You made rain for L.A.
We’ve got ten grand
For you to go cook us some rain” -Widespread Panic
New Biz Tips from the Sausalito Sausage Factory
The head of the 4As and the head of ANA walk into a bar…
Sorry, there’s no punchline. But there is this advice for new business execs, a.k.a. agency rainmakers, from Greg Stern of Butler Shine Stern & Partners:
Greg Stern: I would start by gently reminding them that their agency is their partner, not a vendor. The best solutions are developed in a collaborative environment that fosters a partnership with a tone established during initial negotiations between agency and procurement. I would also encourage them to be specific and precise when developing an agency scope of work. Keep in mind that there is always a win-win solution if all parties seek and leverage an alignment of interests. I would also ask that they foster formal, balanced relationship management processes with their agency partners, and jointly identify areas of opportunity. Finally, they should be willing to incorporate performance and incentive-based compensation methodologies. We all need to look for ways to tie agency compensation to mutually agreed-upon outcomes that are specifically affected by elements within the agency’s scope of work.
Idealism is like a muscle, it doesn’t atrophy unless you fail to use it.
Stern is clearly idealistic, and I think it is smart to set up the ideal client-agency relationship in one’s mind’s eye this way. But one also has to be careful not to let the actual agreements and practices (versus stated ideals) weigh the process down. People are people and people are constantly reworking their agreements, consciously and otherwise.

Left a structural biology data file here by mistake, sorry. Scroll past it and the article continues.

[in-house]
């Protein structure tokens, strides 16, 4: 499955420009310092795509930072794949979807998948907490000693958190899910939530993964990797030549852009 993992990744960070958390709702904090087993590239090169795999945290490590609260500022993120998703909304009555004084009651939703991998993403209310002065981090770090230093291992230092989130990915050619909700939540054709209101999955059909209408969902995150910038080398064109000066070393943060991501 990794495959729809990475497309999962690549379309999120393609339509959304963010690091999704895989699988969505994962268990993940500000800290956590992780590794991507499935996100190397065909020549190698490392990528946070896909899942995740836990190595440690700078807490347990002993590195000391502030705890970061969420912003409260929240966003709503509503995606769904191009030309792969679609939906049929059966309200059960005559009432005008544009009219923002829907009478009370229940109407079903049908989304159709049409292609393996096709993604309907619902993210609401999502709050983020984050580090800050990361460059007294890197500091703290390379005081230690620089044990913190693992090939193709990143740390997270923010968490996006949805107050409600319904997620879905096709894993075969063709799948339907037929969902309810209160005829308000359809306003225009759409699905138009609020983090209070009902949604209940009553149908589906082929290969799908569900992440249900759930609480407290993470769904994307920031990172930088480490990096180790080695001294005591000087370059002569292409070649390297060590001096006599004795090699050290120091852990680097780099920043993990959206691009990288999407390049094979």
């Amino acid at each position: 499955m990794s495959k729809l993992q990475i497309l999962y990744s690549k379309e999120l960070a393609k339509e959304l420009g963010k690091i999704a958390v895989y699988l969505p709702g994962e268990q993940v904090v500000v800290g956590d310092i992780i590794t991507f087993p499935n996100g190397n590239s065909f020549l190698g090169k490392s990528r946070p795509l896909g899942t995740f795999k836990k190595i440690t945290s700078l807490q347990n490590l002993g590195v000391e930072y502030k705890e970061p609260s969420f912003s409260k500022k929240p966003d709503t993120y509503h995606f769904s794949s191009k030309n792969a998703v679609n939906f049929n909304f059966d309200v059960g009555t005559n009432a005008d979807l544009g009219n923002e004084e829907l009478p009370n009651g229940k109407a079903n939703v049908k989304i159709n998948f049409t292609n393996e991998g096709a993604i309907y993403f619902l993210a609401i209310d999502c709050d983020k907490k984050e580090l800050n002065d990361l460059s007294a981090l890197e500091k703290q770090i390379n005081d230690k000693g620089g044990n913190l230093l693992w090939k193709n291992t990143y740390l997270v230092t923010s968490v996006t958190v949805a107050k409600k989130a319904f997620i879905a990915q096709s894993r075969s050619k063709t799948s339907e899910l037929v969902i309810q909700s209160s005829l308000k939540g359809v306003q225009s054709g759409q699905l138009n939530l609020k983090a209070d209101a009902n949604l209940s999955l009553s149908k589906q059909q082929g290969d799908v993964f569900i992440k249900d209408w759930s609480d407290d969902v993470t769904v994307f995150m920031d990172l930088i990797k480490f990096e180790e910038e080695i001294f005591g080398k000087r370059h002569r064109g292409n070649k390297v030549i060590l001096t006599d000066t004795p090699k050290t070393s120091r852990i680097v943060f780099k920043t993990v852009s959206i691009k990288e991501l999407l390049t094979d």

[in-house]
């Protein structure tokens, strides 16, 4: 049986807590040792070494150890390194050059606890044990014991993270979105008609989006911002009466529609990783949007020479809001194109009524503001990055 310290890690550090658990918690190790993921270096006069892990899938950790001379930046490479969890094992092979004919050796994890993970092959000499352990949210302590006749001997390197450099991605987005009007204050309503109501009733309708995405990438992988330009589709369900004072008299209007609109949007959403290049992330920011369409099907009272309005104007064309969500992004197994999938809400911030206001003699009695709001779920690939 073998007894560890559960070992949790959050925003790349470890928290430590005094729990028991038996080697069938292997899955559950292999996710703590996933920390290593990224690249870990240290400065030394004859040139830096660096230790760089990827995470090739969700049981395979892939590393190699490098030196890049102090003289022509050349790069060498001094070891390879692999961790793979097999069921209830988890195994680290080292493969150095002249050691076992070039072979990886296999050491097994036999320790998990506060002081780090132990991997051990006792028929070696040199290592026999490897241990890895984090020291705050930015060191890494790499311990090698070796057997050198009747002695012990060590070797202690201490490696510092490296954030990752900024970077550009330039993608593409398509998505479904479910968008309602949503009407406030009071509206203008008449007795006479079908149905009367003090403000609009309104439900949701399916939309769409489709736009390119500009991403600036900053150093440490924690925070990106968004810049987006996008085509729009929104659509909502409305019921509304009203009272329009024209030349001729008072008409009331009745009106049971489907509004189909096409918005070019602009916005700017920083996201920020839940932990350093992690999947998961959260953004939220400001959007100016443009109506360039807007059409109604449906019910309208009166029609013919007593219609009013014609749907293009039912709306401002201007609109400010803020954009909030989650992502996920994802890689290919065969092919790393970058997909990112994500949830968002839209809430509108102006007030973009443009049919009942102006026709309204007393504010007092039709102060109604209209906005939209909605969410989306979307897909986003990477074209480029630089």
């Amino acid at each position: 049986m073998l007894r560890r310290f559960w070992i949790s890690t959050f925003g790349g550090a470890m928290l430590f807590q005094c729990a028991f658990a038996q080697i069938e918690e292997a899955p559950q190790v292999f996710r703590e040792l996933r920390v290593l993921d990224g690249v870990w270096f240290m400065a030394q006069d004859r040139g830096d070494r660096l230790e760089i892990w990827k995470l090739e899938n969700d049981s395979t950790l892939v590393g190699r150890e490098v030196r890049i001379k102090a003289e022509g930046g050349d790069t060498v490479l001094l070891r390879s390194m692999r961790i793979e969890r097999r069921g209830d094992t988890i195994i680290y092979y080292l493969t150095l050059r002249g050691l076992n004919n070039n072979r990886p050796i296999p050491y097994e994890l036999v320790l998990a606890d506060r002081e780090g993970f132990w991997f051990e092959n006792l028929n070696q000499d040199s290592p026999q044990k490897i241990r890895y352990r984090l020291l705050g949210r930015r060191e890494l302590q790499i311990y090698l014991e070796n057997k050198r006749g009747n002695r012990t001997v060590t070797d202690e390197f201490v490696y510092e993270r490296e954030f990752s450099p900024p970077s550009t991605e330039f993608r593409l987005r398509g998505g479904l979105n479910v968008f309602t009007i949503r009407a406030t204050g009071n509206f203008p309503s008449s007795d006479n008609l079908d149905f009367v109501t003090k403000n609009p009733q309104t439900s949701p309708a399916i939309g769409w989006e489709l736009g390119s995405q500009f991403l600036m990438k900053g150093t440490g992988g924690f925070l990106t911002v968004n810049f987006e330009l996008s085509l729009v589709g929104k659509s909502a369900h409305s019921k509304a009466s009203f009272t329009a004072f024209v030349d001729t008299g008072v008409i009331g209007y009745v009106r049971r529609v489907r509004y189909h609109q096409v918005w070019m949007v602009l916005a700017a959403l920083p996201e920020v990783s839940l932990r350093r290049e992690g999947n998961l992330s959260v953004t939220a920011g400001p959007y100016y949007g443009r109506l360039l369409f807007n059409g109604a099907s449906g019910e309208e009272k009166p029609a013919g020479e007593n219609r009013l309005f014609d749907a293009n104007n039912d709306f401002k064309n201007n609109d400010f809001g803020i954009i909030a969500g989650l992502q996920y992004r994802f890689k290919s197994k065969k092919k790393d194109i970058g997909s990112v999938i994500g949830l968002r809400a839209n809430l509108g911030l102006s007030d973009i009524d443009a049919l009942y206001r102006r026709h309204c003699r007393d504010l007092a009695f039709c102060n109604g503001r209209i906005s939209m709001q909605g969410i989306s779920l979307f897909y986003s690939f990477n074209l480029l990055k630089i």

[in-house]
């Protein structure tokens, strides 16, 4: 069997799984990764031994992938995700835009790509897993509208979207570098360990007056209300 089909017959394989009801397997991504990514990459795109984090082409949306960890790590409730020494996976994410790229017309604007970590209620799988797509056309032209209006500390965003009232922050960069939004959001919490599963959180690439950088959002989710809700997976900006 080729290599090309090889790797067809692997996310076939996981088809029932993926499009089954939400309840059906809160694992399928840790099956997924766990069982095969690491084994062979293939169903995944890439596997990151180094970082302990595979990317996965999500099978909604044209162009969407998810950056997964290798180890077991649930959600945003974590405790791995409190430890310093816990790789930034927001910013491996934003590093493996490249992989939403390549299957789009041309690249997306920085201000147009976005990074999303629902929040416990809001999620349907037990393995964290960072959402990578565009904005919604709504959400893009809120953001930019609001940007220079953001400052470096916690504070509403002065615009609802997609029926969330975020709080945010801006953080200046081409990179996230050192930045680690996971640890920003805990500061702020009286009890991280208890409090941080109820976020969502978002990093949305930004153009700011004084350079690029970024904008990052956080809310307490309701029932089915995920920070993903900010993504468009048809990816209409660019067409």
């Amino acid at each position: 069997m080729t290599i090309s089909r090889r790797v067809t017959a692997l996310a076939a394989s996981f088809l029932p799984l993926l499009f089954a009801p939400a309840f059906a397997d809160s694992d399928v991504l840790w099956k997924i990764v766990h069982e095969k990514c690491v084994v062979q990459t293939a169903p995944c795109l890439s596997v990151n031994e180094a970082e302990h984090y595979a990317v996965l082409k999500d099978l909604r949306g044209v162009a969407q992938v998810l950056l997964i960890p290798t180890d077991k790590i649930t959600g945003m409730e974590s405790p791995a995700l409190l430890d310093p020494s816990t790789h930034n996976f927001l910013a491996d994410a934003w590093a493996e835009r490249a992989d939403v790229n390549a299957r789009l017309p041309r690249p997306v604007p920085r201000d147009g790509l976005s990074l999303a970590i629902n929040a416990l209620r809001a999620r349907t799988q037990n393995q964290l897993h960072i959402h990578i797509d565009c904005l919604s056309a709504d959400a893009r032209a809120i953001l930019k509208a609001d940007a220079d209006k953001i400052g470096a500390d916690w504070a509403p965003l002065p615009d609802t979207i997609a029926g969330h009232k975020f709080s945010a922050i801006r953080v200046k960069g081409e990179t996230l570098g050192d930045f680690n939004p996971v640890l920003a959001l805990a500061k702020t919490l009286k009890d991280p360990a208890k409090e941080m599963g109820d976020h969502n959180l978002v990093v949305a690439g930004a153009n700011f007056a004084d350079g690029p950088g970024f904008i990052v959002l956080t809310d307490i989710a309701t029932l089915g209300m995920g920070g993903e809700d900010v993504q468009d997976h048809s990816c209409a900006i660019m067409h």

Also, the agency business is a service-based business that the client’s purse controls. This is hard to keep in mind when you have a room full of trophies and millions in revenue, but success doesn’t diminish the truth of how the business works.
Two Teams, One Plan
Stern’s advice is mostly straightforward and spot-on. But forming “relationship management processes” in order to “jointly identify areas of opportunity” is the high bar that most do not attempt, much less clear. This recommendation also gets to the heart of matters regarding the agency’s role. Is the agency hired to output advertising on demand? Or, is the agency a consultant who cares about the client’s business as much as anyone in the room?
My advice here is to answer the question honestly or pay the high price exacted by prolonged self-delusion.
Stern, like all self-respecting ad pros, wants to be a partner, not a vendor. This is a true but tired argument for many in the business. When people are struggling to hold on to their clients and the paydays they make possible, being labeled a “vendor” is the least of one’s concerns.
Trust Is The Ultimate Intangible
The overriding theme in Stern’s words is the need for stronger agency-client partnerships. A true partnership takes transparency and access, and both require significant levels of trust. Where does this trust come from? Is it all about the agency’s past accomplishments for other clients? Or is it about the interpersonal dynamics and the agency’s ability to sell?